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Source: https://resources.workable.com/

We have all prepared for a coding interview at some point in our lives. If you are reading this article today, you are mostly giving an interview soon. Best of luck! May the force be with you!

What is a coding test? If you are giving a coding test for the first time, let me tell you what to expect. Coding test usually comprises of algorithmic questions which test your skills in data structures and code optimization.

The questions asked in this segment may not be directly related to your work. In fact, it is almost certain you will never write codes to check if a number is prime, code to find the palindrome or a code to find the longest common substring from 1000 strings at work. The purpose of this test is to gauge your thought process and your programming level.

Remember one thing before you start any coding test. This suggestion holds in the cases where your interviewer is present while taking the test or having your interviewer’s contact details.

In the unfortunate case where you had an algorithm in mind but could not write the program, explain your thought process (algorithm) to your interviewer. It is not a black and white situation. Ideating loudly or expressing your ideas to the interviewer might give the interviewer a better understanding of your abilities.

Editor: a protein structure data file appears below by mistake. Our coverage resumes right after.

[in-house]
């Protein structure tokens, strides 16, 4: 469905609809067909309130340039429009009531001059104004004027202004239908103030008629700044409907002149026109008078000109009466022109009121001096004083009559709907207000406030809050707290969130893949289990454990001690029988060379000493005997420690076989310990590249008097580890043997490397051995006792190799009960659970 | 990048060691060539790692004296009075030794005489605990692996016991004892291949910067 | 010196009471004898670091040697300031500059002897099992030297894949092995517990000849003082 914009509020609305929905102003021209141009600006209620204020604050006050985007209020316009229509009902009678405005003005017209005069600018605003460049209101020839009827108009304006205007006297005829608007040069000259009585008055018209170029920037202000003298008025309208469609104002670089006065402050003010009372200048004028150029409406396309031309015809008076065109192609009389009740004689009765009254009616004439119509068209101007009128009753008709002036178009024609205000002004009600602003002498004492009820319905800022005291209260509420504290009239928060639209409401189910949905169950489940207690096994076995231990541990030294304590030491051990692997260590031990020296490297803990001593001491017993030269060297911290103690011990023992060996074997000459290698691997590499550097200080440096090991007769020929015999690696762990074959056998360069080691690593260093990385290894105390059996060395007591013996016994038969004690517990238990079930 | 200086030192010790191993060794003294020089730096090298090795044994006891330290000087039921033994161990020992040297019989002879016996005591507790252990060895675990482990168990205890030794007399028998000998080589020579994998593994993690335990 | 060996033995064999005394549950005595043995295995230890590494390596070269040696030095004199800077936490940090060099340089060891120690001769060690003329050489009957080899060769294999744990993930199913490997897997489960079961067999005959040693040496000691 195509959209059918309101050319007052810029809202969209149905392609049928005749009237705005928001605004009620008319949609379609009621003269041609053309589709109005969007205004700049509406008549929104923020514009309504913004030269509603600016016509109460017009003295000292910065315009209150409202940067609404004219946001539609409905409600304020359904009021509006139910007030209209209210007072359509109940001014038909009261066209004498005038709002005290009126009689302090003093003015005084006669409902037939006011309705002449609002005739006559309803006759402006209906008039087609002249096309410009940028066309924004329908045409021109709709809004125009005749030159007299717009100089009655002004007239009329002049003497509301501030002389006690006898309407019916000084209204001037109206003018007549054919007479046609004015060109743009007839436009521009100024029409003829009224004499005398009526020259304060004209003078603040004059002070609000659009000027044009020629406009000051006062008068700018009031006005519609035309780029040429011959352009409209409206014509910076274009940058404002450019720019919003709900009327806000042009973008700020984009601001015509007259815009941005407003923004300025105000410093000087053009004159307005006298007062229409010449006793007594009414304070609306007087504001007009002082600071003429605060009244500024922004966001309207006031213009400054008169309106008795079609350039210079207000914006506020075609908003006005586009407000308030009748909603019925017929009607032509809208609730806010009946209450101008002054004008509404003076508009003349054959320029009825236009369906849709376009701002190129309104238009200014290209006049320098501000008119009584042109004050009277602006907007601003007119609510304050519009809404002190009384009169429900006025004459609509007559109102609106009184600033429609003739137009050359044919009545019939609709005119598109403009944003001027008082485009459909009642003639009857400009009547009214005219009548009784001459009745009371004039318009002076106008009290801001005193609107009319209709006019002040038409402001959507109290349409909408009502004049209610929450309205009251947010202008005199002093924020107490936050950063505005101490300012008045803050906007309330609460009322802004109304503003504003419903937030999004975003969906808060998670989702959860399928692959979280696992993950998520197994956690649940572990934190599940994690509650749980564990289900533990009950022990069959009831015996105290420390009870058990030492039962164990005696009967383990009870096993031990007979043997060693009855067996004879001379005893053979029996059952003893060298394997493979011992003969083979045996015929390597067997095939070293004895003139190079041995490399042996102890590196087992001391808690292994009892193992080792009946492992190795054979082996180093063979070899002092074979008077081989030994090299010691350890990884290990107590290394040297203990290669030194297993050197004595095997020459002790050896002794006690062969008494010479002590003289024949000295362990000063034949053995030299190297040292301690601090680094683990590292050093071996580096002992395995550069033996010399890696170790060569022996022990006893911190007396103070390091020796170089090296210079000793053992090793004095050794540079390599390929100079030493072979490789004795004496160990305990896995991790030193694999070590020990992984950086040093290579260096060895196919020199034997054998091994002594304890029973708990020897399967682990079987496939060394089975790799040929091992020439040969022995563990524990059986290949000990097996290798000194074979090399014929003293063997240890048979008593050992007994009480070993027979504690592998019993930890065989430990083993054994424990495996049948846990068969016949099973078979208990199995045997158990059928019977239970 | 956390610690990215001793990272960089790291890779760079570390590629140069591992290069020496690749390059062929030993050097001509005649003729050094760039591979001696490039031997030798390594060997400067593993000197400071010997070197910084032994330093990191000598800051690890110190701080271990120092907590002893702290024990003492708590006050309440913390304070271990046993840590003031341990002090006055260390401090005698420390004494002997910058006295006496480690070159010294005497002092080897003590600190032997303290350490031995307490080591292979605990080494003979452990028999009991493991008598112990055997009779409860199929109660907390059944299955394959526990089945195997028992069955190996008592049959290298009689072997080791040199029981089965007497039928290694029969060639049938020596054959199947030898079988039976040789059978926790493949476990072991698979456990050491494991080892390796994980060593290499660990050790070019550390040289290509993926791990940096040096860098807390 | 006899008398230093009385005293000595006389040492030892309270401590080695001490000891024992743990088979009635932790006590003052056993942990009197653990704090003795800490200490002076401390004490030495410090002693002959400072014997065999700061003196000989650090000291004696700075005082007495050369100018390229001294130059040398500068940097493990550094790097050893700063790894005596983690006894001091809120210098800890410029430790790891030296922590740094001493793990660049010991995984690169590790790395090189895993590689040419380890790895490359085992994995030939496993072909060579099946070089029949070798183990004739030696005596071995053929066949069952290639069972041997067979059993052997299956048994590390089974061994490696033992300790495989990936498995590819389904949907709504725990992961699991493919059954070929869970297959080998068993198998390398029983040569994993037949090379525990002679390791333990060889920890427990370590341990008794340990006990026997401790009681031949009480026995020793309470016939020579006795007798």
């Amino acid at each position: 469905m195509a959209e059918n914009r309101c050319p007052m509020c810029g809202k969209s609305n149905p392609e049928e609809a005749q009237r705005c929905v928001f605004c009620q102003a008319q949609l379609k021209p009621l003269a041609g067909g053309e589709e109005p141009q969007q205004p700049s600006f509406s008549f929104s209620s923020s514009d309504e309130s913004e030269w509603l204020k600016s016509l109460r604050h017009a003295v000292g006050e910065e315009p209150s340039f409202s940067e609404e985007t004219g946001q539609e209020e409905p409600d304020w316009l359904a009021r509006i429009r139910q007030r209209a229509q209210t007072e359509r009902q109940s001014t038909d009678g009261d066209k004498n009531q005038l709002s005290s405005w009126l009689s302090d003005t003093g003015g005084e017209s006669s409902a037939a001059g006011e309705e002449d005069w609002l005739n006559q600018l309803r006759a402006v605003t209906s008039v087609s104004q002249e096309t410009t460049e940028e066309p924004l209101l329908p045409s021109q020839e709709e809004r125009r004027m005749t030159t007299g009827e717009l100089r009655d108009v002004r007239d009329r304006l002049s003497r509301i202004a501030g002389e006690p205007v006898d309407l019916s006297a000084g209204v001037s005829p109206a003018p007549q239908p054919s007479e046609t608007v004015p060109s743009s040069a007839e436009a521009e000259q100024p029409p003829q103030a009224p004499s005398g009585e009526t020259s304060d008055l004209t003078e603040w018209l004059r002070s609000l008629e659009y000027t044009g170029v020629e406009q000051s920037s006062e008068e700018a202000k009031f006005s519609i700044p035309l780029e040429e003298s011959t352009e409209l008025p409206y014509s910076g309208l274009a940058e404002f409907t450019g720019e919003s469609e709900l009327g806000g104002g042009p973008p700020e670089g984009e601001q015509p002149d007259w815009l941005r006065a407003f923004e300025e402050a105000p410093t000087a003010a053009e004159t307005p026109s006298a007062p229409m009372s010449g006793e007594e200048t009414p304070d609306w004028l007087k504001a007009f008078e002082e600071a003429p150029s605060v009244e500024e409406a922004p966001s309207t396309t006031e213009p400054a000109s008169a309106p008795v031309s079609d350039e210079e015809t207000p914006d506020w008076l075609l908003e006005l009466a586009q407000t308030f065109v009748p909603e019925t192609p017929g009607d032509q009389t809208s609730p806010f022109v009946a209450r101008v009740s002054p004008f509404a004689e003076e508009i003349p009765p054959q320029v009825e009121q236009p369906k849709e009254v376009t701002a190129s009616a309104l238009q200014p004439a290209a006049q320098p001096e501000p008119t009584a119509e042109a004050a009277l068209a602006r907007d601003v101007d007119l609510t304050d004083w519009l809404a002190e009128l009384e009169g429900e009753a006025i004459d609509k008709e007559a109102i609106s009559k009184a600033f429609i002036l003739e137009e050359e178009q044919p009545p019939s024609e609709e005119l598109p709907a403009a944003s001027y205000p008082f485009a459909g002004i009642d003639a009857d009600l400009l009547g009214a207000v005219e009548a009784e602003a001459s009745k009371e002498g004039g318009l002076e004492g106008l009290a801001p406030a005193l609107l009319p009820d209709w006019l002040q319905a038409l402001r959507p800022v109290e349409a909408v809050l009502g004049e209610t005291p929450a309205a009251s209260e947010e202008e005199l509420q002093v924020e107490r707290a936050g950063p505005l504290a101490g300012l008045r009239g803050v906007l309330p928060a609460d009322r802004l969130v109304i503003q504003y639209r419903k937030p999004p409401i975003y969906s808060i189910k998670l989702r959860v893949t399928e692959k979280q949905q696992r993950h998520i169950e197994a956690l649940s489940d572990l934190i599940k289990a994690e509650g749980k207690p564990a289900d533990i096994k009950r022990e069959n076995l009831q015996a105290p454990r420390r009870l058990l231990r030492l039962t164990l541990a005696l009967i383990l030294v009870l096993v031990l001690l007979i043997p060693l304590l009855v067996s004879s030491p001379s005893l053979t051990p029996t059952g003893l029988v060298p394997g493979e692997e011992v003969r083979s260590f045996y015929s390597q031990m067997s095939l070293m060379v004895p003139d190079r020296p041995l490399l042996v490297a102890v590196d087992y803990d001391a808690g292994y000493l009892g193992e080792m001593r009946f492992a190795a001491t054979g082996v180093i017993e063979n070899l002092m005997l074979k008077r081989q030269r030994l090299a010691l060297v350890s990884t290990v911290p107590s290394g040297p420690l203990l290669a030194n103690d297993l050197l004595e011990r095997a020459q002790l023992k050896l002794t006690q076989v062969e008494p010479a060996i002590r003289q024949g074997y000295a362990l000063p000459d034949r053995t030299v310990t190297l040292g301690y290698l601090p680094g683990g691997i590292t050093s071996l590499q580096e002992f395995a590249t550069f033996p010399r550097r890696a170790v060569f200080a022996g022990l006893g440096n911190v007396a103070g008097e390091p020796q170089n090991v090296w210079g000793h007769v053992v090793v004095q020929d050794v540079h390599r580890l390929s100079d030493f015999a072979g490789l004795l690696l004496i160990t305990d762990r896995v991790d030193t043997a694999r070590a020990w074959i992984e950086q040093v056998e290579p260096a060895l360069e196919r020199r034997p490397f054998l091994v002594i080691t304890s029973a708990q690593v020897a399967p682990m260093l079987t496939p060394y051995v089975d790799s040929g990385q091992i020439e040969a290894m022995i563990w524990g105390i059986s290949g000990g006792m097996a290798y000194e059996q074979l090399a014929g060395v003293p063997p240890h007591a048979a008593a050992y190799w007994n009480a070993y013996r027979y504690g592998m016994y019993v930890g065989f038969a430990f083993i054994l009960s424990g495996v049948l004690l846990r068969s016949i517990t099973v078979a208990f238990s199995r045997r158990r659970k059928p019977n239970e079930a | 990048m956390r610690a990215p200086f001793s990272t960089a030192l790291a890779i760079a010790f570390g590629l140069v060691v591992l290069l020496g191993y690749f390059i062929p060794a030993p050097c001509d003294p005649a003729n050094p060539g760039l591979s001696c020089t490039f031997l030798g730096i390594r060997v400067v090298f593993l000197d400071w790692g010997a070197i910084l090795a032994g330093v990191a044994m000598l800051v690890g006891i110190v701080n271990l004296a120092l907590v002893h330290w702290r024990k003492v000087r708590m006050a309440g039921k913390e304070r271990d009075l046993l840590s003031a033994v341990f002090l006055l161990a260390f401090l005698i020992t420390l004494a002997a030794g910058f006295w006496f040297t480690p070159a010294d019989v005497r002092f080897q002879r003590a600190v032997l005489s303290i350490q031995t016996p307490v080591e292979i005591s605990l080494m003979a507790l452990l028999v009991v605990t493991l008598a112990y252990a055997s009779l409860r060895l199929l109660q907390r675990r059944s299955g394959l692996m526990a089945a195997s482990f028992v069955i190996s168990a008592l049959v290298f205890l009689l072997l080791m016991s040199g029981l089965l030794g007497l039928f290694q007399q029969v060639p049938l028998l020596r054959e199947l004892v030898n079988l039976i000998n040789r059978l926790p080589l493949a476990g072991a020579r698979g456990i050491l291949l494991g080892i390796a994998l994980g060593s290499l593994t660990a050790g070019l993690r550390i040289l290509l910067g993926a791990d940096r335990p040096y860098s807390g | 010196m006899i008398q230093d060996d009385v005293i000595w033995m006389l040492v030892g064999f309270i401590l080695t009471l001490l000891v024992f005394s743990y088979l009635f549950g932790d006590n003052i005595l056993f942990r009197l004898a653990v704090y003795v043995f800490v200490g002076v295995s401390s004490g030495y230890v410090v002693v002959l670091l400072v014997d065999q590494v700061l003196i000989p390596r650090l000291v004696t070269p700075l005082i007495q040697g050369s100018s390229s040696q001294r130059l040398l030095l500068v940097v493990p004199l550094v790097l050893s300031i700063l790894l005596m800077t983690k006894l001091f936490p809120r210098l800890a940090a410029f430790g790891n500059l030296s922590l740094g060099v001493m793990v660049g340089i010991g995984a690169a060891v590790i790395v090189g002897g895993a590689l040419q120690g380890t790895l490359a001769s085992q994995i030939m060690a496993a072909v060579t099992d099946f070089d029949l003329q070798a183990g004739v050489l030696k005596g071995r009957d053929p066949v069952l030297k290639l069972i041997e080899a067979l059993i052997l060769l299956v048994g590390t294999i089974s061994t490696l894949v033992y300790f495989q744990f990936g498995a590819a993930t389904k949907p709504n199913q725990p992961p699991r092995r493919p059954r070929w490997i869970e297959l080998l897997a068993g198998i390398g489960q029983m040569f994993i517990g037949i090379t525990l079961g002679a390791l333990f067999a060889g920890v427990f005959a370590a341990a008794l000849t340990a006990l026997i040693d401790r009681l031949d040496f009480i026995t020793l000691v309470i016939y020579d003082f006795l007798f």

It is suggested by many veteran coders that practising a lot of problems will help build intuition and equip you with tools to solve new problems. Many websites like HackerRank and LeetCode let you practice your code and understand how optimized your solution is.

You now know what to expect from this stage of the hiring process and you know a few sites that will help you along the way. However, how do you solve such problems? I will explain the train of steps to follow that has personally helped me.

It is impossible to prepare for a coding interview and not try this problem statement

**“Given an integer x, return true if x is palindrome integer.“**

I came across this problem while practising for one of my coding interviews using LeetCode.You can find the question here. I will use this problem to explain the steps.

Since I wanted to have fun while coding, I decided to experiment with lists. I do not know if this code has been written before, however, this was my personal effort.

After watching a few videos and understanding the approach that a few coders take in solving these algorithmic problems, I have consolidated the following steps to solve this problem. The steps mentioned below can be used for any algorithmic problem. The palindrome problem is only used as an example to show the steps to approach any coding problem.

According to Merriam-Webster, a palindrome is defined as follows-